The long awaited full length follow-up to an all-time great hip hop record in 2018’s Some Rap Songs was bound to be at least somewhat disappointing. Somehow, it wasn’t, though. Sure, it doesn’t quite live up to the precedent Earl set as the previous decade was coming to a close, but that doesn’t mean Sick! Isn’t also a masterpiece. Showcasing a wider array of sounds and production styles, but still being incredibly efficient, Earl does and says a lot in the 24 minutes the 10 songs allows for. Highlights include but are not limited to: “2010,” “Tabula Rasa,” which features Armand Hammer, “God Laughs,” and the truly gorgeous closer, “Fire in the Hole.”
2019’s So Divine was a solid introduction to this band for me, Natural Part has taken Horse Jumper of Love to a whole other level. This sounds like classic, slightly emo-y slowcore but feels just off enough that it is it’s own thing. The melodies are smart and memorable. The guitars and drums plod along but change often enough to keep my interest piqued. I notice new details pretty much every time I listen. I have a hard time describing albums like this, but it’s the type of album that I get most excited about. “Sitting on the Porch at Night” is another candidate for song of the year.
Will Alex G ever stop releasing the most exciting, interesting, and beautiful folk-adjacent music? Considering the current run he’s on, it seems unlikely. this isn’t even my favorite of his (that honor would still go to 2014’s Beach Music), but I think this is the highest an album of his has ever landed on one of my year-end lists. On God Save the Animals, Alex G seems to be at his most approachable, penetrable, and accessible. There are still moments with some arguably annoying autotune and other quirks, but this is his most straightforward folk/country rock album, and I am here for it, as the kids say. There are so many all-timers here, I’ll just list them: “Runner,” “Mission,” “Blessing,” “Early Morning Waiting,” and “Miracles” (which often brings me to tears).
This is the surprise of the year for me, right here. This album was not on my radar in any way. I saw a review for it on Pitchfork, recognizing the name Krgovich (Nicholas Krgovich has released a quality album of Jens Lekman-esque pop in 2018, and also has a very cool collaboration track with Phil Elverum/Mount Eerie). At Scaramouche is essentially an adult contemporary or soft rock album with modern production and devoid of any irony or corniness. Krgovich’s vocals certainly bring to mind the aforementioned Lekman and Erlend Oye from Kings of Convenience and The Whitest Boy Alive. This is pure, warm, welcoming music and is an album I could have used in my life for the entirety of the pandemic. “Soli” is a subtle yet stunning opener that expertly sets the mood for the warm hug to come. “In the Middle of the Day” is, you guessed it, another song of the year candidate, and it has made me cry many times thanks to how beautiful and perfect it is.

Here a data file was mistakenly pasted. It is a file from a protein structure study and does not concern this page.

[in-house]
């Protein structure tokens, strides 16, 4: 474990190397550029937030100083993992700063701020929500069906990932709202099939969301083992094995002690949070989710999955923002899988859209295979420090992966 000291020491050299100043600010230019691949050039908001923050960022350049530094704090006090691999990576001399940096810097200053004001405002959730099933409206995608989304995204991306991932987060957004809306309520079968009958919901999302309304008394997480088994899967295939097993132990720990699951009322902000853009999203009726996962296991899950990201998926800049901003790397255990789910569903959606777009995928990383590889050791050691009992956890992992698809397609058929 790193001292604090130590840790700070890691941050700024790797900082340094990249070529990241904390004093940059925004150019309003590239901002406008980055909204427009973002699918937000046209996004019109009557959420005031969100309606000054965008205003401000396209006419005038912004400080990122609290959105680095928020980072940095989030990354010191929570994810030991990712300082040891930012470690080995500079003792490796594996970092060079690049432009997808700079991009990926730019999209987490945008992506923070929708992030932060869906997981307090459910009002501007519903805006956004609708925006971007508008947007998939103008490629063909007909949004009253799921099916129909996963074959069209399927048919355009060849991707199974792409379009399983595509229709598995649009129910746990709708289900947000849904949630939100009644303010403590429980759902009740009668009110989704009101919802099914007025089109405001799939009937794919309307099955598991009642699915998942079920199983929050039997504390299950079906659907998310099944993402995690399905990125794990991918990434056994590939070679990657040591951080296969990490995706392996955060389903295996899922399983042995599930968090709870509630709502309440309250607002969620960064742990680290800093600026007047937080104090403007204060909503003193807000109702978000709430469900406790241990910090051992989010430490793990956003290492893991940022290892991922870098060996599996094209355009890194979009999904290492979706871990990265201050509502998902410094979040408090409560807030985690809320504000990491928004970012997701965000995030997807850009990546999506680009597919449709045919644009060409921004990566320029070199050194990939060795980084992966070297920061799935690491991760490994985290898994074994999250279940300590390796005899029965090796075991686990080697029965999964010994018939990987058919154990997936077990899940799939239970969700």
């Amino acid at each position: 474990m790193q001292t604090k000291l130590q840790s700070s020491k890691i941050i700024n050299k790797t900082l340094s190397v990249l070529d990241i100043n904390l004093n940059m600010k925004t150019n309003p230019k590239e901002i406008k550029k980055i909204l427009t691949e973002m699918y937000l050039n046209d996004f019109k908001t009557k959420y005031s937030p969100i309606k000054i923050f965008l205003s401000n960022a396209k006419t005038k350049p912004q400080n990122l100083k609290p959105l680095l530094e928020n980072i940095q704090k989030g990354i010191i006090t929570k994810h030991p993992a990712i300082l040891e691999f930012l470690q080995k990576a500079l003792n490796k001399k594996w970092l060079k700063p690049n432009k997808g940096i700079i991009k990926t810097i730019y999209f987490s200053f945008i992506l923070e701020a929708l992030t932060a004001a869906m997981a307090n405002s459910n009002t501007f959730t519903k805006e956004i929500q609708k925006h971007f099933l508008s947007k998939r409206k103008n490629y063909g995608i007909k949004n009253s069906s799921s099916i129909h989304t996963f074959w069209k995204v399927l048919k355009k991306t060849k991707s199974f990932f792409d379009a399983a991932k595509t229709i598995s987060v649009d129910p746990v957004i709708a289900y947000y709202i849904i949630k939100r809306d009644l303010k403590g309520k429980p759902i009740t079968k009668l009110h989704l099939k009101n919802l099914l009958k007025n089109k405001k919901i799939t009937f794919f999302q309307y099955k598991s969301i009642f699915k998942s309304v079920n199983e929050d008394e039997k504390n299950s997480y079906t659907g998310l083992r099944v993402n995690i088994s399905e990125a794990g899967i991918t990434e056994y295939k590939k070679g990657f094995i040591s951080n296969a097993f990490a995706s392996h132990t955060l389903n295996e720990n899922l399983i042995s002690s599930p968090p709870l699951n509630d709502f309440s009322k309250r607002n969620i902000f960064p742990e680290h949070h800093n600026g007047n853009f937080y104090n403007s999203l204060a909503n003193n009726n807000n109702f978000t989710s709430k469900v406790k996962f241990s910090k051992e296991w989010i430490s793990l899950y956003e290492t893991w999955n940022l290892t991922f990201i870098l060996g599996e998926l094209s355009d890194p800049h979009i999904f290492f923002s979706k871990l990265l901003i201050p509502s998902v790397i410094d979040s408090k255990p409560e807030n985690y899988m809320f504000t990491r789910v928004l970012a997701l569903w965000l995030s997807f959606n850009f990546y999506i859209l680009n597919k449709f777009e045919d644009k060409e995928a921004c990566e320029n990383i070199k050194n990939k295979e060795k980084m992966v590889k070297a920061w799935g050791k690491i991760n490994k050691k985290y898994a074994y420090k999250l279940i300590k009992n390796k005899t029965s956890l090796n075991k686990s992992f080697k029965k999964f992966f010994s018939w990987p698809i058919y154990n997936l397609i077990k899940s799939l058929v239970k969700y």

Can the album of the year be anything else? The correct answer is no. Alvvays have gotten better with each album, and have reached near perfection on Blue Rev. I know I could complain that it takes a band five years to write, record, and release a 30-minute long shoegaze-y guitar pop album (well, 38-minutes in this case). But, no one does it like Alvvays. These songs are expertly crafted and arranged, only to be pushed through a blown out filter to apply some welcome dirt. Unlike their 2014 self-titled debut and 2017’s Antisocialites, Blue Rev sounds and feels urgent in a very appealing way. I wasn’t convinced of the last few songs at first, and I still think that the album would go from near-perfect to perfect if it ended after “Belinda Says.” Blah, blah, blah. Thank you Alvvays for not only releasing the best album of the year, but also the best album so far this decade.